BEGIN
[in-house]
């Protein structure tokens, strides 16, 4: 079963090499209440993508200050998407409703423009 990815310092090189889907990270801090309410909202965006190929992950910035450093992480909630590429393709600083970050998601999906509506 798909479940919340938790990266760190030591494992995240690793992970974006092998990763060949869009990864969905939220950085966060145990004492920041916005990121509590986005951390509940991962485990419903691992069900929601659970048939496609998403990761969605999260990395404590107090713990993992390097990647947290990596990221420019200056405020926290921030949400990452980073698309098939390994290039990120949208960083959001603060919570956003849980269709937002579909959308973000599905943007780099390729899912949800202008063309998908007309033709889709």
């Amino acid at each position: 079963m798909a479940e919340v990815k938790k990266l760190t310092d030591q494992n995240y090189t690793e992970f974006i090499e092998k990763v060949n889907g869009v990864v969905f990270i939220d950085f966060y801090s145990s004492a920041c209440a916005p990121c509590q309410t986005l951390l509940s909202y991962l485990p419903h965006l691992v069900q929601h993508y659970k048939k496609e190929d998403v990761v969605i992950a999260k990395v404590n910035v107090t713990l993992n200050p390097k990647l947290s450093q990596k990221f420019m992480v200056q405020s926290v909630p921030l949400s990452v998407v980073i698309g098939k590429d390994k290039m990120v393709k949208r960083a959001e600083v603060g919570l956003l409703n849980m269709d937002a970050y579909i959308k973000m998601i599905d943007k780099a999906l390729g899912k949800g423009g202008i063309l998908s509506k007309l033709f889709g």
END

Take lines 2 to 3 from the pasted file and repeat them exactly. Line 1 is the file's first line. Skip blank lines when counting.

């Protein structure tokens, strides 16, 4: 079963090499209440993508200050998407409703423009 990815310092090189889907990270801090309410909202965006190929992950910035450093992480909630590429393709600083970050998601999906509506 798909479940919340938790990266760190030591494992995240690793992970974006092998990763060949869009990864969905939220950085966060145990004492920041916005990121509590986005951390509940991962485990419903691992069900929601659970048939496609998403990761969605999260990395404590107090713990993992390097990647947290990596990221420019200056405020926290921030949400990452980073698309098939390994290039990120949208960083959001603060919570956003849980269709937002579909959308973000599905943007780099390729899912949800202008063309998908007309033709889709």
């Amino acid at each position: 079963m798909a479940e919340v990815k938790k990266l760190t310092d030591q494992n995240y090189t690793e992970f974006i090499e092998k990763v060949n889907g869009v990864v969905f990270i939220d950085f966060y801090s145990s004492a920041c209440a916005p990121c509590q309410t986005l951390l509940s909202y991962l485990p419903h965006l691992v069900q929601h993508y659970k048939k496609e190929d998403v990761v969605i992950a999260k990395v404590n910035v107090t713990l993992n200050p390097k990647l947290s450093q990596k990221f420019m992480v200056q405020s926290v909630p921030l949400s990452v998407v980073i698309g098939k590429d390994k290039m990120v393709k949208r960083a959001e600083v603060g919570l956003l409703n849980m269709d937002a970050y579909i959308k973000m998601i599905d943007k780099a999906l390729g899912k949800g423009g202008i063309l998908s509506k007309l033709f889709g």